If you are a Photographer trying to transition to video or a filmmaker hoping to improve your video production through lighting, this advanced course is perfectly for you.
Learning how to move the camera , record sound and deal with footage in post-production are important steps but if you think about it , the essence of stills and motion is Light.
Both are creative interpretation of what we consider ( REALITY ) to be and regardless the medium, what really matters is the story we are trying to tell.

So just because our cameras can capture images at extremely high sensitivities it doesn't mean that we don't light need to light.
We shall start this advanced lighting course by covering how lighting & Location can work together to create a scene, then we will walk you through several scenarios using natural light & artificial lights.
Throughout this course we will cover:
- How to guide the viewer's eye attention.
- Reveal or obstruct objects. - Depth to the scene.
- Achieve variety of moods & effects, all these through the proper use of lights and often with simple tools.

Our Main Objective in this Lighting course is to prove that you understand why and what to light doesn't require a lot of expensive equipment or a Hollywood budget, that we can harvest resources like natural and available light and work with practical lights to enhance our stories.
Through detailed instruction, tongue-in-cheek sketch illustrations, and hands-on examples, we'll show you the fundamentals of cinematic lighting and how you can use light as a paintbrush to tell your stories like the pros, with just the right look, exposure.

This course introduces students to the world of advanced camera and Lighting techniques for profession filming.
This Course provides a fundamental knowledge of lighting types, principles, techniques, and applications used to produce a desired look.
This is an advanced lighting course for cinematographers wanting to expand their knowledge in lighting for film and television.
Dive into the most advanced lighting workshop for cinematographers, gaffers, and freelance filmmakers who want to explore dramatic lighting techniques for feature films.
Successful filmmakers all over the world consider lighting to be a primary tool in visual storytelling.

This is the most advanced lighting course for cinematographers, gaffers and freelance filmmakers who want to explore dramatic lighting techniques for feature films.
Through lectures, screenings, and discussions, this class covers the importance of light in visual storytelling.
Through hands-on exercises, the class tackles challenging lighting situations with a goal of achieving a specific visual aesthetic.

Design Learn advanced Lighting techniques for your next projects:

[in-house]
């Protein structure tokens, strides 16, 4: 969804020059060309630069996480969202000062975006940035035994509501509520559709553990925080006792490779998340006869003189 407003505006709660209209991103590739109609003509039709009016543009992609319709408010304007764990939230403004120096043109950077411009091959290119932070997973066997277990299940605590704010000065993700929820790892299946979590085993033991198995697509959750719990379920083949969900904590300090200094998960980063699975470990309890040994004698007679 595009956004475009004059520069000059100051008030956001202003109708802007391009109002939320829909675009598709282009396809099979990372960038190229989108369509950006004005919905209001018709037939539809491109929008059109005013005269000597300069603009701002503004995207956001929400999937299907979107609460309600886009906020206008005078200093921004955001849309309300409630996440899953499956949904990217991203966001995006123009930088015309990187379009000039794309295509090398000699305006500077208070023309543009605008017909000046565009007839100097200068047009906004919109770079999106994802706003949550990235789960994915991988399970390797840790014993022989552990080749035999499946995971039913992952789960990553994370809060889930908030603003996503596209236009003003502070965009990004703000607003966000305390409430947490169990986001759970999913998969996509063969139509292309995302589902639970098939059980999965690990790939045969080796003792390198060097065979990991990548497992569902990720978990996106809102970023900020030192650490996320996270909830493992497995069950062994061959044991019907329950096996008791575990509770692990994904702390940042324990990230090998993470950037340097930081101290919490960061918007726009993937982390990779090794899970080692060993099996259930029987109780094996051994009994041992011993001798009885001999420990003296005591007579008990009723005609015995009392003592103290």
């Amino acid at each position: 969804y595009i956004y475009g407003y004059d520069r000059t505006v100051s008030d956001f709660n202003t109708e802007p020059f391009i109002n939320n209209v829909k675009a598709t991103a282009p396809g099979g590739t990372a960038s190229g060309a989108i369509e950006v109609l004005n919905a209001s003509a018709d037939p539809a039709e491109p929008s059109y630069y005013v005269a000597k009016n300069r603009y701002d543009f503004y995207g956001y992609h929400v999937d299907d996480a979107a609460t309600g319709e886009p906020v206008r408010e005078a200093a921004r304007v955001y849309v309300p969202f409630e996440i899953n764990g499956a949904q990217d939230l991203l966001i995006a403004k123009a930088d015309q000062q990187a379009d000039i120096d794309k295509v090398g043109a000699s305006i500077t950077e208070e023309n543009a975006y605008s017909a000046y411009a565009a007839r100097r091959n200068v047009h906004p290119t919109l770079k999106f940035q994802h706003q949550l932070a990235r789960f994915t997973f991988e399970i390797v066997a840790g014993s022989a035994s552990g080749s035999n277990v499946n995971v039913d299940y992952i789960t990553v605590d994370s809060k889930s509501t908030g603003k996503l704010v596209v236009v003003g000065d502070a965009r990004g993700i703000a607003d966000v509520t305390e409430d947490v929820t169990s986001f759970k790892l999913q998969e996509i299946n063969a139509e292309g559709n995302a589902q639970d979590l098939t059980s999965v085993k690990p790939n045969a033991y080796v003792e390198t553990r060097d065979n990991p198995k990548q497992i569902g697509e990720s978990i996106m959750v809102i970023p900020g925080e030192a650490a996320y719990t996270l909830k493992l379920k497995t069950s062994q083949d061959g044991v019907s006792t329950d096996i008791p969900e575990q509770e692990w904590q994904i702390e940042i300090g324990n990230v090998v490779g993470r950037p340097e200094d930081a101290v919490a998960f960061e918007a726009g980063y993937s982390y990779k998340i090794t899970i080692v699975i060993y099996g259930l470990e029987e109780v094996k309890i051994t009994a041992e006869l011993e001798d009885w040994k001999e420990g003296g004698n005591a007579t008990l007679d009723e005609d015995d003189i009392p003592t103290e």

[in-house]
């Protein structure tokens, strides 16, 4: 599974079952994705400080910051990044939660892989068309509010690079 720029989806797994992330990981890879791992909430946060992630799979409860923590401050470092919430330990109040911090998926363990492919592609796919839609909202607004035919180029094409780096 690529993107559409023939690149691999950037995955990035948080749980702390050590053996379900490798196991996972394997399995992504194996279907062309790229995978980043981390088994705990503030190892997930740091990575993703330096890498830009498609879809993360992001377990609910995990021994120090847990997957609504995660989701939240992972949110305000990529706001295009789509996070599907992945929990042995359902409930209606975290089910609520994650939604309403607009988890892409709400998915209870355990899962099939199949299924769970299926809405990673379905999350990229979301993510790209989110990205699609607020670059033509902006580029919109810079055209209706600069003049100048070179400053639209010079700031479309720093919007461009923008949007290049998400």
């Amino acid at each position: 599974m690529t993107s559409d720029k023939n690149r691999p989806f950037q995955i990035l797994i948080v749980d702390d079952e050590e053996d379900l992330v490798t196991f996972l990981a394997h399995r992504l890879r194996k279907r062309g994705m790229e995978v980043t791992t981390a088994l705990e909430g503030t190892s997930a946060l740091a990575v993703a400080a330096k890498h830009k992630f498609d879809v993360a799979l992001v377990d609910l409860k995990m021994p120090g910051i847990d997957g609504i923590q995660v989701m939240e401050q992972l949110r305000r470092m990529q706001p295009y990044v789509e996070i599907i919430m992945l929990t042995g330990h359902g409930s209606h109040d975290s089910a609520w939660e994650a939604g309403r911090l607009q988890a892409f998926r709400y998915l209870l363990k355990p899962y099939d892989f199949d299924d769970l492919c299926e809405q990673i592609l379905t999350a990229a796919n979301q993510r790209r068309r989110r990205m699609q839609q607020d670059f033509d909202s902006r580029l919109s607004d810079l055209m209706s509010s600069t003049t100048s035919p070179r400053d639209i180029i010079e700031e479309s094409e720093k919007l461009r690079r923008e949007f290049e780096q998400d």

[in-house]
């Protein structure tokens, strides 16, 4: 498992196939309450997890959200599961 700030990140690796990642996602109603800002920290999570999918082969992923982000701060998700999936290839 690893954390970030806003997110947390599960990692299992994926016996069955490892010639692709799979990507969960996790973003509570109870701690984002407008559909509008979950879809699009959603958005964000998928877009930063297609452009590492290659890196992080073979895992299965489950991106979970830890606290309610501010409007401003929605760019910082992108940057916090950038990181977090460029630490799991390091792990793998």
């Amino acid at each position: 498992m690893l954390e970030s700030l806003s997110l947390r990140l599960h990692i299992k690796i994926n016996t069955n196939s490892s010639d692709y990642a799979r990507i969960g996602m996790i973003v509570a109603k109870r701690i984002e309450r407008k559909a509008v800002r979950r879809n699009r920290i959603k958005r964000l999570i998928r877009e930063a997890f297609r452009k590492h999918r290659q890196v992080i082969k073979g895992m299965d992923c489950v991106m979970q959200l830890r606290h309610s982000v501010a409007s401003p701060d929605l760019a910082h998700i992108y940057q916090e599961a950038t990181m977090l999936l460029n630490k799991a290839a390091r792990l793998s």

Students tackle creative and technical challenges of cinematography, learn how to scout a location, plan lighting requirements of a scene and how to work collaboratively as a film crew.
Students light scenes with HMI, tungsten and fluorescent lights and use grip equipment to "shape the light" in a series of exercises.

Students light a variety of interior and exterior residential and commercial spaces, car interiors, day and night street scenes, and dramatic situations with actors.
Good lighting can transform any scene, regardless of your camera and location, Of any production expense, it's where you get the most value.
Develop the skills you need to light any shooting situation in this course with audio and video professional, Artist Henry, A.K.A Kiwasonic introduces you to a few extra pieces of gear that will make your job easier and then shows how to light indoor and outdoor spaces, supplement daylight, and work with what you've got, whether it's dimmer switches or lampshades.
Proline Film Academy's industry partnerships make sure your course is always up to date, and provide you with opportunities and contacts.


[A] - All creatives with a passion for visual communication and artists who would like to get a Profession introduction to film looks.
[B] - High School leavers who need to turn filming / Photography as a paying job.
[C] - Marketing and communication professionals who would like to gain a better understanding of the creative workflow.



• Introduction to Filming / Photography Lighting principles.
• Lighting Gears.
• Soft and hard lighting sources.
• Color Temperature
• Define the lighting crew on the set
• Stops & F-Stops.
• Exposure Tools.
• Using Zebras.


• Advanced Lighting Color theory.
• Motivated lighting and lighting planes
• How a lighting source and it’s direction impact "look” Key light, backlight, and background light, Top light, eye light, and accent light.
• Inverse Square Rule.
• Introduction to Waveform Monitor.
• Dynamic Range.
• Light Meters & Contrast Ratios.
• Managing Unwanted Shadows.
• The 3 Points Lighting Outdoors with the sun as Your Edge Light.
• Dynamic Range.


• Lighting People, Products and Cars.
• Advanced Lighting for Illustrations.
• Advanced Lighting for Animations.
• Advanced Lighting for Virtual sets
• Advanced Lighting for Green Screens


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Also referred to as a director of photography, the cinematographer is the individual responsible for the actual shooting of a film.
All relevant aspects falls under their purview; such as lighting, camera placement, angles and movement.
Widely accepted is the notion that through the proper use of filming elements, the cinematographer can successfully deliver the essence and tenor of the feature.